Scott Joplin's only identified trip through Oklahoma occurred roughly three years and four months before Oklahoma became the 46th state.
When I began this project, I intended to provide brief historic and ragtime context for Joplin's visit and to document the visit itself--a simple, straightforward project. That remains a substantial portion of what appears below.
Eventually, I realized that the tour through territorial Oklahoma extended beyond the borders, altering the established Joplin timeline. For that reason, I expanded my scope.
As I pursued new ideas, I researched additional angles. New findings led back to an unanswered question Ed Berlin asks in King of Ragtime: Scott Joplin and His Era (2nd ed, 2016), and I will propose a possible answer to that question. Hopefully, the gradual evolution of this project has increased its significance.
Anyone wishing to read only the Joplin findings may do so by scrolling down to "The Joplins Travel Through Indian Territory." Yes, Freddie Joplin must have accompanied her new husband on these travels. However, the earlier material will provide a broader understanding of what the Joplins would have experienced during their travels, and I will occasionally allude to that cultural background when discussing the Joplins.
The Context: Territorial Oklahoma
Scott Joplin could not have conceived and composed a more suitable musical and dramatic finale for Treemonisha. Ed Berlin provides an excellent overview of Joplin’s accomplishment:
Treemonisha stands on a bench and calls the steps, sometimes assisted by Lucy. She leads the townspeople on two levels: on the literal level, she calls the steps for the dancers of “A Real Slow Drag”; metaphorically, she guides the people to a better life—“Marching onward.” But they march not to the military strains of a John Philip Sousa; rather, they march to a characteristically African American music—a rag, a slow rag. This finale is a fitting and glorious conclusion, summing up Joplin’s philosophy that African Americans choose education as their means to a brighter future. (King of Ragtime, 2016, 270)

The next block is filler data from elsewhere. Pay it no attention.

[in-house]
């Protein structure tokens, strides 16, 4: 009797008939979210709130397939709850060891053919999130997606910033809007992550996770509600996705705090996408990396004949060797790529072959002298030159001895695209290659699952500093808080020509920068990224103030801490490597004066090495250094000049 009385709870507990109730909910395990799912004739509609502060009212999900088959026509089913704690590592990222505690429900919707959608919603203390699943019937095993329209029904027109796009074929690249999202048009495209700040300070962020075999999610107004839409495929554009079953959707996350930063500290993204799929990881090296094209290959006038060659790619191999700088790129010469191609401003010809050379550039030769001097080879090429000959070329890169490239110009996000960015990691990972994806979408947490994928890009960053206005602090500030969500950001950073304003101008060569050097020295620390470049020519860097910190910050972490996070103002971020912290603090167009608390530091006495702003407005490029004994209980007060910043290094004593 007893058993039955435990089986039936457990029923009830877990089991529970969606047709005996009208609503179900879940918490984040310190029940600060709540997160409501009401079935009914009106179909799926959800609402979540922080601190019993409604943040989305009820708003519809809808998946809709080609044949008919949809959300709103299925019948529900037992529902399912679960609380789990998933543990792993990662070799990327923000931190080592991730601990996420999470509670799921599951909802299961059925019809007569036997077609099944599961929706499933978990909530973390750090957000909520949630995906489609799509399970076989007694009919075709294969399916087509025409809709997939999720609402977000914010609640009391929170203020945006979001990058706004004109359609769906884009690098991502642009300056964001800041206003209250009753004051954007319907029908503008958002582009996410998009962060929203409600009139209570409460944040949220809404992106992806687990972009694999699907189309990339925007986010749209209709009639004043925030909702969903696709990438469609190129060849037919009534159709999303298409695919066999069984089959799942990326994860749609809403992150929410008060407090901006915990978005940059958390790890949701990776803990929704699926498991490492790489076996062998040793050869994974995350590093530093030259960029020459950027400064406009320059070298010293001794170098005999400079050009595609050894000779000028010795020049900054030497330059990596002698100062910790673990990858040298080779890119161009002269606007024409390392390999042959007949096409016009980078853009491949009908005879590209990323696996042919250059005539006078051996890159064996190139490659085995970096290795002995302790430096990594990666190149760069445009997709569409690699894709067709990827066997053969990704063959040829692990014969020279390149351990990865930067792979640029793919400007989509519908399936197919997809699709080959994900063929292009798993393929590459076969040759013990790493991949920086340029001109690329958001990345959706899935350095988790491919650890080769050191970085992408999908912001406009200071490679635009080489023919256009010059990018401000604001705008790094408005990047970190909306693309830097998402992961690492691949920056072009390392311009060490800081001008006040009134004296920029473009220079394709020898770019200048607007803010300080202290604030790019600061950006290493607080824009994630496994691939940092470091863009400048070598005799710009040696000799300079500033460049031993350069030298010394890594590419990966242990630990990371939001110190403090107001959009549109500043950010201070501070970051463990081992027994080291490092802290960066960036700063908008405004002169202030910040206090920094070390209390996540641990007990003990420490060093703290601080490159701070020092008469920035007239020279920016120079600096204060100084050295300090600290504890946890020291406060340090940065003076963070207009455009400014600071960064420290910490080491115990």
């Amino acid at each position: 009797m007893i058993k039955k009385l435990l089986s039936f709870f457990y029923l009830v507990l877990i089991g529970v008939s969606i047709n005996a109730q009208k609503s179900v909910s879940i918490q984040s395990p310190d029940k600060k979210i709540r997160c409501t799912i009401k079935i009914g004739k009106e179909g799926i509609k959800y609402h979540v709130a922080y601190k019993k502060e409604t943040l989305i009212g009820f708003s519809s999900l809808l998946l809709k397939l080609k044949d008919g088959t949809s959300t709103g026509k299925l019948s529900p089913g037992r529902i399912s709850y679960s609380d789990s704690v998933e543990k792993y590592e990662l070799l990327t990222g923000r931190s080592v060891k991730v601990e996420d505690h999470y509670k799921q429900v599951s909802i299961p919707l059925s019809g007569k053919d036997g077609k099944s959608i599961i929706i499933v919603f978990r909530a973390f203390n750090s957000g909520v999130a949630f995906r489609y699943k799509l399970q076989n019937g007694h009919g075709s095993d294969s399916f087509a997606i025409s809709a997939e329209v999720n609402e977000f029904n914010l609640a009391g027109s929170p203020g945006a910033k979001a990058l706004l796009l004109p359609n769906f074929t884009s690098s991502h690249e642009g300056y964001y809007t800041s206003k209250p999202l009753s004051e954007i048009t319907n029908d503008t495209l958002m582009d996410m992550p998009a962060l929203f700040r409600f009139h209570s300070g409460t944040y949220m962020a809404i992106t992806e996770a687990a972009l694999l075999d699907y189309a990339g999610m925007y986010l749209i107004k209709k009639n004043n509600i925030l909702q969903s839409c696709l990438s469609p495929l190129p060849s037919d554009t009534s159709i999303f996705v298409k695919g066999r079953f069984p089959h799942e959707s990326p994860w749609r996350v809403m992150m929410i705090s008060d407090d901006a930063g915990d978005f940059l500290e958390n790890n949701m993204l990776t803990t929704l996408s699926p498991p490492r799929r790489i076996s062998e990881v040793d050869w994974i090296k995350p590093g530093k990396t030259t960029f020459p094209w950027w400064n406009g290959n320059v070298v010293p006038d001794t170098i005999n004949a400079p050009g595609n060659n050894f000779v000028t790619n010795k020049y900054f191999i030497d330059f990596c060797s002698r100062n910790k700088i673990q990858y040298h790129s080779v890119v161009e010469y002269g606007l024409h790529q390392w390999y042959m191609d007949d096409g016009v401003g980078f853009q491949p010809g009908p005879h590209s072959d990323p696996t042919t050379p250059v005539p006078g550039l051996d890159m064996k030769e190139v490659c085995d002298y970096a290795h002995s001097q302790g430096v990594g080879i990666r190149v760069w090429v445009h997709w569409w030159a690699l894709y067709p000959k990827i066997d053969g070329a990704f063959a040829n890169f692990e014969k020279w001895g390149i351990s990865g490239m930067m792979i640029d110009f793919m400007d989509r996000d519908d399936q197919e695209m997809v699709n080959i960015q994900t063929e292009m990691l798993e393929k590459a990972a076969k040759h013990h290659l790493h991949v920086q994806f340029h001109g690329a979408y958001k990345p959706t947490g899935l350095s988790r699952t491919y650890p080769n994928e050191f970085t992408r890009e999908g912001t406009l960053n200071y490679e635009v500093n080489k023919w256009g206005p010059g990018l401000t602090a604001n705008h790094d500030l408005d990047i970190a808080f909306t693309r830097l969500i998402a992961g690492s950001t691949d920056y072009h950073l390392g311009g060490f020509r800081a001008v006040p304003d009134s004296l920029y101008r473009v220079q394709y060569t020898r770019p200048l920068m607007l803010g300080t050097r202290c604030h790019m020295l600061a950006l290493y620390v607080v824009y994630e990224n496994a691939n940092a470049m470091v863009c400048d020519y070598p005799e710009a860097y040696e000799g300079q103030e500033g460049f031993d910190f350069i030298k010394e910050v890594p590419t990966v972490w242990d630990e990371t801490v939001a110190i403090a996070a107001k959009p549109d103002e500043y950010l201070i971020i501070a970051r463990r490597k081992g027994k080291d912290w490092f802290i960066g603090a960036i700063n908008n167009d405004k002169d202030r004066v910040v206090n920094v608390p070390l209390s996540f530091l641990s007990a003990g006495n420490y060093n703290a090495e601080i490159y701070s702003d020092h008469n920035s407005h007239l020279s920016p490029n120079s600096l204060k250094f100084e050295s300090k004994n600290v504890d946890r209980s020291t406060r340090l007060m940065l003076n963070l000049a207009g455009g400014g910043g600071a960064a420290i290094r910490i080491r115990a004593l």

Although Berlin’s multifaceted interpretation encompasses the message inherent in Joplin’s lyric and the culturally appropriate music genre in which Joplin couches that message and dramatically concludes the opera, there is more. This slow march forward to a brighter future mirrors the Hampton-Tuskegee ideology—a way of thinking repeatedly driven home to the schools’ students, to potential Northern benefactors, and to white Southern neighbors, a way of thinking adopted by many other African American schools throughout the former slave states, including Sedalia's George R. Smith College, which Joplin had attended.
With Parson Altalk’s failure to address his parishioners’ earthly needs, such as overcoming superstition and dealing with the conjurors, Treemonisha’s neighbors need a leader, someone capable of guiding them forward. Long before introducing his failed leader, Joplin had set the scene for his true leader’s arrival. In the opera’s preface, he explained that whites had left the plantation after the Civil War, leaving it to be run by Ned, a trustworthy servant. Living in dense ignorance, symbolized by the dense forest surrounding the plantation, the freedmen were left “with no one to guide them as they struggled to adapt to unaccustomed freedom. Childless Ned and Monisha prayed for an infant who could grow up educated and able to “teach the people around them to aspire to something better and higher than superstition and conjuring.”